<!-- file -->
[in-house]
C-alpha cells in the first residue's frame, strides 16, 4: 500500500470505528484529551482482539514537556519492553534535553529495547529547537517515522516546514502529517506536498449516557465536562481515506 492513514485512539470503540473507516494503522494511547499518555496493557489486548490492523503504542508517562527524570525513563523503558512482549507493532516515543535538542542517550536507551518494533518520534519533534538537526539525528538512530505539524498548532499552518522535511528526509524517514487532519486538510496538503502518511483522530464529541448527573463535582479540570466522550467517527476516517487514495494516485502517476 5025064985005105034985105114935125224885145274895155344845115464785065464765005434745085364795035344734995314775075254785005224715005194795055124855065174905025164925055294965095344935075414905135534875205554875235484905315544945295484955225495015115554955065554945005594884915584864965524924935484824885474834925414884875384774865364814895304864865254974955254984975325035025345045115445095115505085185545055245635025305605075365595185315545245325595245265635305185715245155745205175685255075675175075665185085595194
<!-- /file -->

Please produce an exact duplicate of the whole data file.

[in-house]
C-alpha cells in the first residue's frame, strides 16, 4: 500500500470505528484529551482482539514537556519492553534535553529495547529547537517515522516546514502529517506536498449516557465536562481515506 492513514485512539470503540473507516494503522494511547499518555496493557489486548490492523503504542508517562527524570525513563523503558512482549507493532516515543535538542542517550536507551518494533518520534519533534538537526539525528538512530505539524498548532499552518522535511528526509524517514487532519486538510496538503502518511483522530464529541448527573463535582479540570466522550467517527476516517487514495494516485502517476 5025064985005105034985105114935125224885145274895155344845115464785065464765005434745085364795035344734995314775075254785005224715005194795055124855065174905025164925055294965095344935075414905135534875205554875235484905315544945295484955225495015115554955065554945005594884915584864965524924935484824885474834925414884875384774865364814895304864865254974955254984975325035025345045115445095115505085185545055245635025305605075365595185315545245325595245265635305185715245155745205175685255075675175075665185085595194